Impulse Oscillometry Pulmonary Function Abnormalities in Sickle Cell Disease
Context: Sickle Cell Disease (SCD) is characterized by an inherited point mutation in the hemoglobin (Hgb) HBB gene, which results in hemoglobin polymerization and red blood cell sickling when not fully oxygenated. Inflammatory responses to intravascular hemolysis may be the cause of abnormal pulmonary function found in sickle cell disease. Objective: Our goal was to determine if Impulse Oscillometry (IOS), a measure of pulmonary function, is a sensitive tool to detect a subpopulation of sickle cell patients at increased risk of sickle cell related complications. Design: We conducted a case control study of subjects with SCD, hemolytic anemia controls with other Hemoglobinopathies and Hereditary Spherocytosis (HS), and Hgb AA/AS controls. Setting: Our study took place at Children’s Hospital of Los Angeles in the outpatient setting. Methods: We collected each subject’s self-reported medical history, and blood samples to measure markers of hemolysis and inflammation. IOS was performed to measure airway reactance (AX) and total airway resistance at an oscillation frequency of 5Hz (R5). Results: 22 SCD, 20 Control, and 19 Hemoglobinopathy and HS subjects were studied. The percentage of abnormal R5 readings were high in all populations with no significant difference between the populations (SCD: 37% Controls: 40% Hemoglobinopathies and HS:32%; p>.05). There was, however, a significant difference in AX between SCD, Controls, and Hemoglobinopathies and HS (p<.05). Conclusion: Our study demonstrates a high rate of pulmonary function abnormalities in sickle cell disease subjects and the control populations. Analysis will be done to determine the relationship between the level of hemolysis amongst the SCD subjects with normal R5 and AX readings compared to SCD with abnormal readings. IOS may be a more sensitive measure of airway obstruction but would need to be correlated with complete spirometry and plethysmography with pre and post bronchodilator pulmonary function testing.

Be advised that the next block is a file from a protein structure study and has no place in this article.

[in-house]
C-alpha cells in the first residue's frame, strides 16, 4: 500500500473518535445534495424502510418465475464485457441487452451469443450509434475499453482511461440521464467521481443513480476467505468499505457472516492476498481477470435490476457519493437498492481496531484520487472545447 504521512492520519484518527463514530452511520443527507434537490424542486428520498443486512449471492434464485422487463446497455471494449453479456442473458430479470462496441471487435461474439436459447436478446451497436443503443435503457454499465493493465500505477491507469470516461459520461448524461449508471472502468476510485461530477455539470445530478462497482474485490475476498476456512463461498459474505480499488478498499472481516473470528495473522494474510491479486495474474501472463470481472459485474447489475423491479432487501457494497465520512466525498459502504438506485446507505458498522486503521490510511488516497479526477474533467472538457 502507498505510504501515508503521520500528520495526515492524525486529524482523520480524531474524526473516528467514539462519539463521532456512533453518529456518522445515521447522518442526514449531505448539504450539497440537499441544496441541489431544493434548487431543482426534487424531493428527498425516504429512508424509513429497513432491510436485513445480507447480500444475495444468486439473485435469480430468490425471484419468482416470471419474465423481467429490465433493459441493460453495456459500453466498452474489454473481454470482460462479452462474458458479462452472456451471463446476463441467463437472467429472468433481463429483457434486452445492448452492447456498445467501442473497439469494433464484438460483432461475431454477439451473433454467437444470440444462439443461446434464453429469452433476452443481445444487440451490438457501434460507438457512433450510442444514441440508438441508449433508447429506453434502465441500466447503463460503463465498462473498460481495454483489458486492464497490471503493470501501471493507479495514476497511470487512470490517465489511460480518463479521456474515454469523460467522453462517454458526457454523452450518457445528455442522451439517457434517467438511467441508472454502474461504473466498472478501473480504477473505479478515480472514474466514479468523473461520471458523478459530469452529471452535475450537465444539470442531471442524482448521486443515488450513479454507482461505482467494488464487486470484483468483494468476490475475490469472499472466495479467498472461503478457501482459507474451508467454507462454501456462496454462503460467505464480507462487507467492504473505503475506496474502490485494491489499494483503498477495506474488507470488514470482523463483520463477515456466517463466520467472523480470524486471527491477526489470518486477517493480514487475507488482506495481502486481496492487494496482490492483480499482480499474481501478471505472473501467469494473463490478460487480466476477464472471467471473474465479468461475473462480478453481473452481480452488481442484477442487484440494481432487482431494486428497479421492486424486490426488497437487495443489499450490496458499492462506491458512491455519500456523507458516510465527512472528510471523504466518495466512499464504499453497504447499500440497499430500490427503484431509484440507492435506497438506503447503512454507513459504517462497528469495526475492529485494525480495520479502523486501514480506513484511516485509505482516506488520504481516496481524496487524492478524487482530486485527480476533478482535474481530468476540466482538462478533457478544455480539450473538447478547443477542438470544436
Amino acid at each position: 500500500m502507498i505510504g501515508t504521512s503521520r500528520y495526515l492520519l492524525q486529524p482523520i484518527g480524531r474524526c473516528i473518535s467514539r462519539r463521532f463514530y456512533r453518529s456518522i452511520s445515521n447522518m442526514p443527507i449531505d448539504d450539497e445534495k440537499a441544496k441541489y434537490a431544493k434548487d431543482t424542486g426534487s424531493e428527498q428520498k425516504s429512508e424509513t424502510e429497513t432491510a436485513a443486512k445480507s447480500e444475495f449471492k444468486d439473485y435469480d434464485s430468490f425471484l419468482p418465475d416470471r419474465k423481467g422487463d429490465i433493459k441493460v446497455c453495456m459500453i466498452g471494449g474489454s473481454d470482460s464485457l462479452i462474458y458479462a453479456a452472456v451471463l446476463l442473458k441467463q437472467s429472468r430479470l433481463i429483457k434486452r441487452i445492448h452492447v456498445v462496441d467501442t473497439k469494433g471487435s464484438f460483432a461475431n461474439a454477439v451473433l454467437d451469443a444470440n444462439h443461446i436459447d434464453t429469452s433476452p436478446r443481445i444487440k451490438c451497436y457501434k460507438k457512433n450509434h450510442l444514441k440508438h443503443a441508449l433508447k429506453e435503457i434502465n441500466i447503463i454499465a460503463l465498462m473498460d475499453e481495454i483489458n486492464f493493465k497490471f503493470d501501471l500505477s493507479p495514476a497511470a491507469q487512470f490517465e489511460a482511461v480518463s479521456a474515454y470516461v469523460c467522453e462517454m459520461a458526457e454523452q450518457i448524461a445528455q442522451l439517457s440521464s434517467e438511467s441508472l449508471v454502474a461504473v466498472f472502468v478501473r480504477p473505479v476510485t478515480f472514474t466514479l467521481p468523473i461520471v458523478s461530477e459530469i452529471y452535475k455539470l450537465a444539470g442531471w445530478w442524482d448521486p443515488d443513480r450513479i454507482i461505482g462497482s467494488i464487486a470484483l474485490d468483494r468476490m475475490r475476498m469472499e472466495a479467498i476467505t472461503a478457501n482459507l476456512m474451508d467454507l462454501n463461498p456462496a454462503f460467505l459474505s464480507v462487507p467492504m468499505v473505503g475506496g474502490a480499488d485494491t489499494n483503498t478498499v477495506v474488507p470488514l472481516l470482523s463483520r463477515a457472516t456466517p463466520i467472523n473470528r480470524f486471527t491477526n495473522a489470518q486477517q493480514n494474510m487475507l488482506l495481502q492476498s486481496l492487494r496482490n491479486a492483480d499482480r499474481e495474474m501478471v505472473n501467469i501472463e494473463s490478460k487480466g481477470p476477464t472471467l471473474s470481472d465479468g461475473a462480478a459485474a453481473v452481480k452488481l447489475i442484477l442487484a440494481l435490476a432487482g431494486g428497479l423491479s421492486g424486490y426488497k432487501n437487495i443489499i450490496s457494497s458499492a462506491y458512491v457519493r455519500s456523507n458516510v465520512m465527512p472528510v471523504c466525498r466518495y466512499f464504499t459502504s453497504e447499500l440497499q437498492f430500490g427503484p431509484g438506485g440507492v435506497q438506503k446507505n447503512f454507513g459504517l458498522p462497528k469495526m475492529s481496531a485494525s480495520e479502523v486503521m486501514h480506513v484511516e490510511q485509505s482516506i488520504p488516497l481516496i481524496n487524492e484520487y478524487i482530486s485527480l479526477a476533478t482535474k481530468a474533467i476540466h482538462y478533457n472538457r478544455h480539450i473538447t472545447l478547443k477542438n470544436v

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"Impulse Oscillometry Pulmonary Function Abnormalities in Sickle Cell Disease" (2018). MU-COM Research Day. 90.